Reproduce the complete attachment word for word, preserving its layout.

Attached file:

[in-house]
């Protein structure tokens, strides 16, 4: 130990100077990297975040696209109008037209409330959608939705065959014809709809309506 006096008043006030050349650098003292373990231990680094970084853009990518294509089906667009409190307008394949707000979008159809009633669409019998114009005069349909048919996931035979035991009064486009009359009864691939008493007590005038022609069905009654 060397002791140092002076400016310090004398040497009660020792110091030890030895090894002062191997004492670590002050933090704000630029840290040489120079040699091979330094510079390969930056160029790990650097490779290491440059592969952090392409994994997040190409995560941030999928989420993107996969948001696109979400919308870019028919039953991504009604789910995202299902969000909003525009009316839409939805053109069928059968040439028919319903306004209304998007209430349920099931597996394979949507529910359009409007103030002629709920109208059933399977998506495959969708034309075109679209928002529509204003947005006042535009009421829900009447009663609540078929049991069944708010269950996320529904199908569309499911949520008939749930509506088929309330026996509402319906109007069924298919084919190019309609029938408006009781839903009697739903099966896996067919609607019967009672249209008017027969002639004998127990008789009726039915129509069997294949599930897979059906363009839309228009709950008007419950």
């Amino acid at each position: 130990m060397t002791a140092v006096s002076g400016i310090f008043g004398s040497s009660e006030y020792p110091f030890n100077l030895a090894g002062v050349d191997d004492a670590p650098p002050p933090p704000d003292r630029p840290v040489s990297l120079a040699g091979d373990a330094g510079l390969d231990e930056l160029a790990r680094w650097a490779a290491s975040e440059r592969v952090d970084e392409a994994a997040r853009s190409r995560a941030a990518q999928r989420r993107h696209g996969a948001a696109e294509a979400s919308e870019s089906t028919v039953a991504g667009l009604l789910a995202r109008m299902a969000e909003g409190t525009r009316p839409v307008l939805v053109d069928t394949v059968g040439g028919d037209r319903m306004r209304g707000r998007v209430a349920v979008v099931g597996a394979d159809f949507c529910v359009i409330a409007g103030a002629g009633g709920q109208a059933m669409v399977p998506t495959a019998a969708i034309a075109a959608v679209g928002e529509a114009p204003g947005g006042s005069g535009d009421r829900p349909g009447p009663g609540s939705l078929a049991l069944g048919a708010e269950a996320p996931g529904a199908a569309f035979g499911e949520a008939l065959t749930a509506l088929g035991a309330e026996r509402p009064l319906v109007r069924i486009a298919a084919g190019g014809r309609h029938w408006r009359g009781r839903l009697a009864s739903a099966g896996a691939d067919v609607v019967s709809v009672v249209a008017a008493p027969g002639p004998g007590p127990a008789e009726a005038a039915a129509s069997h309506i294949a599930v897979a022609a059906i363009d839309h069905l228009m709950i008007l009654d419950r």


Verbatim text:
[in-house]
């Protein structure tokens, strides 16, 4: 130990100077990297975040696209109008037209409330959608939705065959014809709809309506 006096008043006030050349650098003292373990231990680094970084853009990518294509089906667009409190307008394949707000979008159809009633669409019998114009005069349909048919996931035979035991009064486009009359009864691939008493007590005038022609069905009654 060397002791140092002076400016310090004398040497009660020792110091030890030895090894002062191997004492670590002050933090704000630029840290040489120079040699091979330094510079390969930056160029790990650097490779290491440059592969952090392409994994997040190409995560941030999928989420993107996969948001696109979400919308870019028919039953991504009604789910995202299902969000909003525009009316839409939805053109069928059968040439028919319903306004209304998007209430349920099931597996394979949507529910359009409007103030002629709920109208059933399977998506495959969708034309075109679209928002529509204003947005006042535009009421829900009447009663609540078929049991069944708010269950996320529904199908569309499911949520008939749930509506088929309330026996509402319906109007069924298919084919190019309609029938408006009781839903009697739903099966896996067919609607019967009672249209008017027969002639004998127990008789009726039915129509069997294949599930897979059906363009839309228009709950008007419950």
């Amino acid at each position: 130990m060397t002791a140092v006096s002076g400016i310090f008043g004398s040497s009660e006030y020792p110091f030890n100077l030895a090894g002062v050349d191997d004492a670590p650098p002050p933090p704000d003292r630029p840290v040489s990297l120079a040699g091979d373990a330094g510079l390969d231990e930056l160029a790990r680094w650097a490779a290491s975040e440059r592969v952090d970084e392409a994994a997040r853009s190409r995560a941030a990518q999928r989420r993107h696209g996969a948001a696109e294509a979400s919308e870019s089906t028919v039953a991504g667009l009604l789910a995202r109008m299902a969000e909003g409190t525009r009316p839409v307008l939805v053109d069928t394949v059968g040439g028919d037209r319903m306004r209304g707000r998007v209430a349920v979008v099931g597996a394979d159809f949507c529910v359009i409330a409007g103030a002629g009633g709920q109208a059933m669409v399977p998506t495959a019998a969708i034309a075109a959608v679209g928002e529509a114009p204003g947005g006042s005069g535009d009421r829900p349909g009447p009663g609540s939705l078929a049991l069944g048919a708010e269950a996320p996931g529904a199908a569309f035979g499911e949520a008939l065959t749930a509506l088929g035991a309330e026996r509402p009064l319906v109007r069924i486009a298919a084919g190019g014809r309609h029938w408006r009359g009781r839903l009697a009864s739903a099966g896996a691939d067919v609607v019967s709809v009672v249209a008017a008493p027969g002639p004998g007590p127990a008789e009726a005038a039915a129509s069997h309506i294949a599930v897979a022609a059906i363009d839309h069905l228009m709950i008007l009654d419950r």